Economists estimated 975,000 new jobs would be created in April. The United States Bureau of Labor Statistics (BLS) reported there were just 266,000. That’s a big miss.
Economists, analysts, and the media offered a wealth of theories to explain the shortfall. These included:
May 3, 2021
It’s Spring and economic recovery is in the air.
Last week, the Bureau of Economic Analysis reported the U.S. economy grew at a 6.4 percent annualized rate for the first three months of 2021. While that’s good news for companies and workers, asset managers are checking their expectations.
The stock market reflects what investors think may happen in the future. During the past year, major U.S. stock indices moved higher as investors anticipated vaccines and economic recovery, reported Patti Domm of CNBC. Since its March 2020 low, the Standard & Poor’s 500 Index has gained 88 percent.
April 26, 2021
It wasn’t just the price of pork chops.
Last week, as investors weighed the news, strong corporate earnings were offset by higher grocery prices and rising numbers of global coronavirus cases.
Solid corporate earnings weighed favorably.
So far, 25 percent of the companies in the Standard & Poor’s (S&P) 500 Index have reported first quarter earnings, and 84 percent said profits grew faster than expected, reported John Butters of FactSet. The blended earnings growth rate for the S&P 500 (which includes estimated earnings for companies that have not yet reported and actual earnings for companies that have) was 33.8 percent last week. For context, the 5-year average earnings growth rate (actual earnings) for the S&P 500 was 6.9 percent as of last week.
April 19, 2021
Where are Treasury bonds going?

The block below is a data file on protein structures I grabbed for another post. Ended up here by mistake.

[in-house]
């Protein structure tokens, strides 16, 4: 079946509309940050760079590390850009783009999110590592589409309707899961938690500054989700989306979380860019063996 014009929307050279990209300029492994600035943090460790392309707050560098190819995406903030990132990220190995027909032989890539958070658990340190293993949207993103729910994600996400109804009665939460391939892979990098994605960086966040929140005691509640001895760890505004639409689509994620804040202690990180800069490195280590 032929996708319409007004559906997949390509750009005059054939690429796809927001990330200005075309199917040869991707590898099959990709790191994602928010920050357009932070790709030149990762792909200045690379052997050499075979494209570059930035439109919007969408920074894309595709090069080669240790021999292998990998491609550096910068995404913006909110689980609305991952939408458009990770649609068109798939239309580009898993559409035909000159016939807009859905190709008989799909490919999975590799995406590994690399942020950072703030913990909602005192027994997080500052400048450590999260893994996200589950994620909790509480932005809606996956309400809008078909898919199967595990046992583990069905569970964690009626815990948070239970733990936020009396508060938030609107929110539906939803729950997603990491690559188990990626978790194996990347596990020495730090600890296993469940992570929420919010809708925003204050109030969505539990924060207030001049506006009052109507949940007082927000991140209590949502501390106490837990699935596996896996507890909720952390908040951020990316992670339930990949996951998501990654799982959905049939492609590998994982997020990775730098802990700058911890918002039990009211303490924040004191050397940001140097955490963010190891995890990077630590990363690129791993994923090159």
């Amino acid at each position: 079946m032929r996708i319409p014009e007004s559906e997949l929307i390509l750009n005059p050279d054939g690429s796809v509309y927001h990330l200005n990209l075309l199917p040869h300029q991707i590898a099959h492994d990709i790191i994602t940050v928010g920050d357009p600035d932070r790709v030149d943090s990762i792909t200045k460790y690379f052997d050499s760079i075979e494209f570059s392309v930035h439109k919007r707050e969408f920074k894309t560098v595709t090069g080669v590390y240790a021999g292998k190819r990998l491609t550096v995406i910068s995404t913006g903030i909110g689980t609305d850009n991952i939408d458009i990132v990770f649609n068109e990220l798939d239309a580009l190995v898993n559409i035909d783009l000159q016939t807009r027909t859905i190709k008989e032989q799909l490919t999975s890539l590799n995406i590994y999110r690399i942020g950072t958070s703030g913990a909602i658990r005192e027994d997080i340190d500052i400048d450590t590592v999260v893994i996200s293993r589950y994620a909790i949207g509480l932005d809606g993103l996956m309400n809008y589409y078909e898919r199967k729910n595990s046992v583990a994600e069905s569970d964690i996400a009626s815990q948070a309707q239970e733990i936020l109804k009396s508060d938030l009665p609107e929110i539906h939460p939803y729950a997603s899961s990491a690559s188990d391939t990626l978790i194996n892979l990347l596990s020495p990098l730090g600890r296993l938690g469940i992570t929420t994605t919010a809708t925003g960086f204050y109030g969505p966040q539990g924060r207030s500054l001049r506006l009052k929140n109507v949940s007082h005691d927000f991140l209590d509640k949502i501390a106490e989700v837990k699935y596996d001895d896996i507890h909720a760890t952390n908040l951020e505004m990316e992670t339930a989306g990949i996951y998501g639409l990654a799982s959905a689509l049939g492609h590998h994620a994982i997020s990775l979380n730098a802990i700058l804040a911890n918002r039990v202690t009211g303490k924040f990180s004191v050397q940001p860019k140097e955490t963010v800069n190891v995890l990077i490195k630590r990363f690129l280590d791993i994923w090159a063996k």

The direction of bond yields is influenced by investors’ expectations for economic growth, among other factors. When economic growth is expected to weaken, bond yields tend to move lower. When economic growth is expected to strengthen, bond yields tend to move higher.
Last year, U.S. Treasury yields began to climb higher on optimism that vaccines, in tandem with fiscal and monetary stimulus, would strengthen economic growth. The yield on 10-year Treasuries rose more than 1 percent in just a few months, from 0.54 percent at the end of July 2020 to 1.75 percent at the end of March 2021.
Last week, Treasury yields moved lower. Ben Levisohn of Barron’s explained it’s “…possible that after yields nearly doubled to start the year, investors were simply waiting to see that the move higher was over before buying again. Of course, nearly everyone was predicting a 2 percent yield on the 10-year, while often forgetting that rarely does anything in financial markets move in a straight line.”
April 12, 2021
Investors didn’t stumble over inflation last week. Why not?
Inflation – rising prices of goods and services – can be measured in a variety of ways. For example, the Consumer Price Index considers changes in the amount consumers pay for goods and services – a bag of carrots, a gallon of gas, or a doctor’s appointment. The Producer Price Index (PPI), on the other hand, considers changes in the amount producers – such as farmers, manufacturers, or physicians – charge for goods and services.
Last week, the Bureau of Labor Statistics reported the PPI increased by 1 percent month-over-month in March 2021. It was twice the increase forecast by economists. On a year-over-year basis, the PPI was up 4.2 percent, which was the biggest gain since 2011, reported Reade Pickert of Bloomberg.
It’s important to pay attention to comparisons. The year-over-year PPI reflected prices from last March, after the pandemic had affected demand and prices dropped lower. Bloomberg explained the phenomenon may continue for several months:
April 5, 2021
Zoom, zoom, zoom.
Big economies tend to recover from recessions about as quickly as semi-trucks accelerate from stop lights. In other words, recovery tends to be slow. That may not be the case this time.